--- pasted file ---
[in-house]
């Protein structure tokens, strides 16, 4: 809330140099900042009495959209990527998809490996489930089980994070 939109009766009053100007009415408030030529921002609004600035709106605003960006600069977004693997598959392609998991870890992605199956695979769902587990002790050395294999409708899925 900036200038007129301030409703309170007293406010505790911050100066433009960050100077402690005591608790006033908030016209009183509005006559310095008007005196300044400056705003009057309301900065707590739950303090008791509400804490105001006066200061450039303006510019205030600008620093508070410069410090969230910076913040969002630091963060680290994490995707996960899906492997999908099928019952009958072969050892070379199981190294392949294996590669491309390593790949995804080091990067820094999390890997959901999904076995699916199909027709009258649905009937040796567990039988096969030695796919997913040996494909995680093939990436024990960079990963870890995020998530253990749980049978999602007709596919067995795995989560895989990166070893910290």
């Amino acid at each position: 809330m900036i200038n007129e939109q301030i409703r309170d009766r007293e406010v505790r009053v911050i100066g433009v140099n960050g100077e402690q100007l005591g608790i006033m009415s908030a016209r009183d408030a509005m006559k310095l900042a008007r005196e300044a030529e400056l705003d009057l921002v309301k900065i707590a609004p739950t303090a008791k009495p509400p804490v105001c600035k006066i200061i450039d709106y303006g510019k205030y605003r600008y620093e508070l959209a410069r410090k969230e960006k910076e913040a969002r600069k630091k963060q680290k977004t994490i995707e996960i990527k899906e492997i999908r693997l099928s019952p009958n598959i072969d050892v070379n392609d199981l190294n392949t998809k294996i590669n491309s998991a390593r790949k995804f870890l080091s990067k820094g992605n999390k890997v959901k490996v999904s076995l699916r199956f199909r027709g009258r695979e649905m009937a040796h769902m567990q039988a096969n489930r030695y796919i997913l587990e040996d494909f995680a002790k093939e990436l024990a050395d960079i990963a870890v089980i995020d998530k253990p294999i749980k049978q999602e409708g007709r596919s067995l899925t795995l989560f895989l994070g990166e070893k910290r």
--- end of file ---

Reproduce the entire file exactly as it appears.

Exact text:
[in-house]
């Protein structure tokens, strides 16, 4: 809330140099900042009495959209990527998809490996489930089980994070 939109009766009053100007009415408030030529921002609004600035709106605003960006600069977004693997598959392609998991870890992605199956695979769902587990002790050395294999409708899925 900036200038007129301030409703309170007293406010505790911050100066433009960050100077402690005591608790006033908030016209009183509005006559310095008007005196300044400056705003009057309301900065707590739950303090008791509400804490105001006066200061450039303006510019205030600008620093508070410069410090969230910076913040969002630091963060680290994490995707996960899906492997999908099928019952009958072969050892070379199981190294392949294996590669491309390593790949995804080091990067820094999390890997959901999904076995699916199909027709009258649905009937040796567990039988096969030695796919997913040996494909995680093939990436024990960079990963870890995020998530253990749980049978999602007709596919067995795995989560895989990166070893910290």
């Amino acid at each position: 809330m900036i200038n007129e939109q301030i409703r309170d009766r007293e406010v505790r009053v911050i100066g433009v140099n960050g100077e402690q100007l005591g608790i006033m009415s908030a016209r009183d408030a509005m006559k310095l900042a008007r005196e300044a030529e400056l705003d009057l921002v309301k900065i707590a609004p739950t303090a008791k009495p509400p804490v105001c600035k006066i200061i450039d709106y303006g510019k205030y605003r600008y620093e508070l959209a410069r410090k969230e960006k910076e913040a969002r600069k630091k963060q680290k977004t994490i995707e996960i990527k899906e492997i999908r693997l099928s019952p009958n598959i072969d050892v070379n392609d199981l190294n392949t998809k294996i590669n491309s998991a390593r790949k995804f870890l080091s990067k820094g992605n999390k890997v959901k490996v999904s076995l699916r199956f199909r027709g009258r695979e649905m009937a040796h769902m567990q039988a096969n489930r030695y796919i997913l587990e040996d494909f995680a002790k093939e990436l024990a050395d960079i990963a870890v089980i995020d998530k253990p294999i749980k049978q999602e409708g007709r596919s067995l899925t795995l989560f895989l994070g990166e070893k910290r």